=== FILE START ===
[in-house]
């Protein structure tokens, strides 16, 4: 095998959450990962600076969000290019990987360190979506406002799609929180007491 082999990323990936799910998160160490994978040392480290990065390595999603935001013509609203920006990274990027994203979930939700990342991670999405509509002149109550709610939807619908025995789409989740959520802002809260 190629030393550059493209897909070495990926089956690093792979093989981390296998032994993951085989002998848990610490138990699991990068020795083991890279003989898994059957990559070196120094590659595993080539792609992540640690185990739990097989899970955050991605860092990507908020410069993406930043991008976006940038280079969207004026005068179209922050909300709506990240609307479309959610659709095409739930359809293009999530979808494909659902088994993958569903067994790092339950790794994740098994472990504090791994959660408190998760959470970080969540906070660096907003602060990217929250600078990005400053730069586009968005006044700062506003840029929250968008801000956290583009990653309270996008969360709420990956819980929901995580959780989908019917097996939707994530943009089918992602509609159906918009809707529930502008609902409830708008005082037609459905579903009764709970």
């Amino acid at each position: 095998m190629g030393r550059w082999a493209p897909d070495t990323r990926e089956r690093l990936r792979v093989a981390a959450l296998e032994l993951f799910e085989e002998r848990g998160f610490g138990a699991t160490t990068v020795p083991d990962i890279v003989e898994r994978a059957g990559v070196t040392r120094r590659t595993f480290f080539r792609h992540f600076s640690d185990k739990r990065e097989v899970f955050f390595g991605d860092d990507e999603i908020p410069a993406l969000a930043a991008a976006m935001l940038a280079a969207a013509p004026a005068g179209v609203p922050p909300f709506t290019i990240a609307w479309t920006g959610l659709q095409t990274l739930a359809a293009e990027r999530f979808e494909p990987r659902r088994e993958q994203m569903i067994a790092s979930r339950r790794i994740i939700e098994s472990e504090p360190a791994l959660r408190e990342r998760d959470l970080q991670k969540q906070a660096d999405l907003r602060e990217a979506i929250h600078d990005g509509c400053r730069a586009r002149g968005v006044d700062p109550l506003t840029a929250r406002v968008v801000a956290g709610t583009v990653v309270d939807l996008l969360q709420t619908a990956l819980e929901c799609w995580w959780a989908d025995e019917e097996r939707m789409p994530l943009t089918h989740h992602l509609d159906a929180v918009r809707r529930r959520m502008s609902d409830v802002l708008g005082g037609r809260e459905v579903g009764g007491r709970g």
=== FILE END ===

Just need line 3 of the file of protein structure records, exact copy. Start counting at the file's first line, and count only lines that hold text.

């Amino acid at each position: 095998m190629g030393r550059w082999a493209p897909d070495t990323r990926e089956r690093l990936r792979v093989a981390a959450l296998e032994l993951f799910e085989e002998r848990g998160f610490g138990a699991t160490t990068v020795p083991d990962i890279v003989e898994r994978a059957g990559v070196t040392r120094r590659t595993f480290f080539r792609h992540f600076s640690d185990k739990r990065e097989v899970f955050f390595g991605d860092d990507e999603i908020p410069a993406l969000a930043a991008a976006m935001l940038a280079a969207a013509p004026a005068g179209v609203p922050p909300f709506t290019i990240a609307w479309t920006g959610l659709q095409t990274l739930a359809a293009e990027r999530f979808e494909p990987r659902r088994e993958q994203m569903i067994a790092s979930r339950r790794i994740i939700e098994s472990e504090p360190a791994l959660r408190e990342r998760d959470l970080q991670k969540q906070a660096d999405l907003r602060e990217a979506i929250h600078d990005g509509c400053r730069a586009r002149g968005v006044d700062p109550l506003t840029a929250r406002v968008v801000a956290g709610t583009v990653v309270d939807l996008l969360q709420t619908a990956l819980e929901c799609w995580w959780a989908d025995e019917e097996r939707m789409p994530l943009t089918h989740h992602l509609d159906a929180v918009r809707r529930r959520m502008s609902d409830v802002l708008g005082g037609r809260e459905v579903g009764g007491r709970g």